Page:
Sandown and the Scilly Isles

I have sometimes wondered when I've been watching The Scilly Isles Novice Chase at Sandown what the connection was between former Prime Minister Harold Wilson’s favourite holiday destination and Surrey.

Well, it's pretty thin pickings for a racing news writer at the moment, but today is a timely moment to find out. We’re midwayish between last Saturday's abandonment of the race and its transfer to Newbury if racing goes ahead there at the weekend. The short answer is there's absolutely no connection between the two at all!

In fact, the Scilly Isles in question is a double roundabout somewhere around two furlongs towards London from the main entrance to Sandown racecourse. They form the junction of what was the new Kingston bypass when it was built in the 1930s and the old A3 road (now the A307) from London to Portsmouth. At the time roundabouts were something of a novelty. Indeed the term wasn't in general use; they were generally referred to as "traffic islands".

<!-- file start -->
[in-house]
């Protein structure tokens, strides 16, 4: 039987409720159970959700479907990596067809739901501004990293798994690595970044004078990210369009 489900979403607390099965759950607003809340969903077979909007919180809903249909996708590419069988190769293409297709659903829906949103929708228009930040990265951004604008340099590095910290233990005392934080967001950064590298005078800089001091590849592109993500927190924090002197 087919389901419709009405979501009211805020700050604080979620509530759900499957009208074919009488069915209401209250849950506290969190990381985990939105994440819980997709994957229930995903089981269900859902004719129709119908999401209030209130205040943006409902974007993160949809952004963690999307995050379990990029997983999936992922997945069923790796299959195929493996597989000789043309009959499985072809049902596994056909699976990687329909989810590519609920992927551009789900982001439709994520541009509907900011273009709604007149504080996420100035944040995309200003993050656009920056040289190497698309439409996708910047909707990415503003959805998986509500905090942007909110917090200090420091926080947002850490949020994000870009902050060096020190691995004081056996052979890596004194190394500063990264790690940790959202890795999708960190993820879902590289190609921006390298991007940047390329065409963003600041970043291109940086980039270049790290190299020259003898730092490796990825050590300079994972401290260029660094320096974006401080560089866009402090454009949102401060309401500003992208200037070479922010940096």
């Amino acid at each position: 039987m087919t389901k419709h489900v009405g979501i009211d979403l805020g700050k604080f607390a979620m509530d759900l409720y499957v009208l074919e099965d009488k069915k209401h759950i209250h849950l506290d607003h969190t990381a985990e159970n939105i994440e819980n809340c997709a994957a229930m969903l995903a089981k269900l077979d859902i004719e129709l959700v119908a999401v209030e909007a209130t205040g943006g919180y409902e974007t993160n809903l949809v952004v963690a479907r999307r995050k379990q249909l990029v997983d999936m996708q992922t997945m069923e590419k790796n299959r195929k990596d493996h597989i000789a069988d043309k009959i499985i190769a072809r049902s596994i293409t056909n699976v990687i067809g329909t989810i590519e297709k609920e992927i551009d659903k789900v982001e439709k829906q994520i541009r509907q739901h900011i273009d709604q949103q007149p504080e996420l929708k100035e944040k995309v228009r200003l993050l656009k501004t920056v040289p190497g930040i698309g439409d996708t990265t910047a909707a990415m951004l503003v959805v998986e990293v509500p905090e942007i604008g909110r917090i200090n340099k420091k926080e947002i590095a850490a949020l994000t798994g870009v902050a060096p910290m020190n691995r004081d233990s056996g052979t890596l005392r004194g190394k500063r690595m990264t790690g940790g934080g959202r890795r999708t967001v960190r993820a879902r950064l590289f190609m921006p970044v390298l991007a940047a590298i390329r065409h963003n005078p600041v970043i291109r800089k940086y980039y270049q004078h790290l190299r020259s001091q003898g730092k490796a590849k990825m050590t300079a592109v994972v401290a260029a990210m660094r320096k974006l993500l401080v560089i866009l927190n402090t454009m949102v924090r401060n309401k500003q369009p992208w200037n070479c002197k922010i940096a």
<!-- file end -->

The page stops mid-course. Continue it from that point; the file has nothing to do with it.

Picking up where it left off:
This pair of traffic islands was seen as so complicated by motorists that they quickly acquired the name of the silly islands, which in time evolved into “the Scilly Isles”.

The jockeys in this 2 mile four furlong Grade 1 event will have to work hard if they are to encounter any traffic problems, as the largest field recently was the nine runners last year. But there have been plenty of high-quality winners over the years, with Best Mate, Senor El Betrutti and Bradbury Star all gracing the winner’s enclosure during the last 20 years.

At the moment there are 12 entries for the rearranged race at Newbury. Three of these, Silviniaco Conti, Cedre Bleu and Pacher du Polder, are from the Paul Nicholls yard, which has produced four of the last six winners. Whichever of these lines up on Saturday must be on the shortlist of possible winners.

Go to sleep Per

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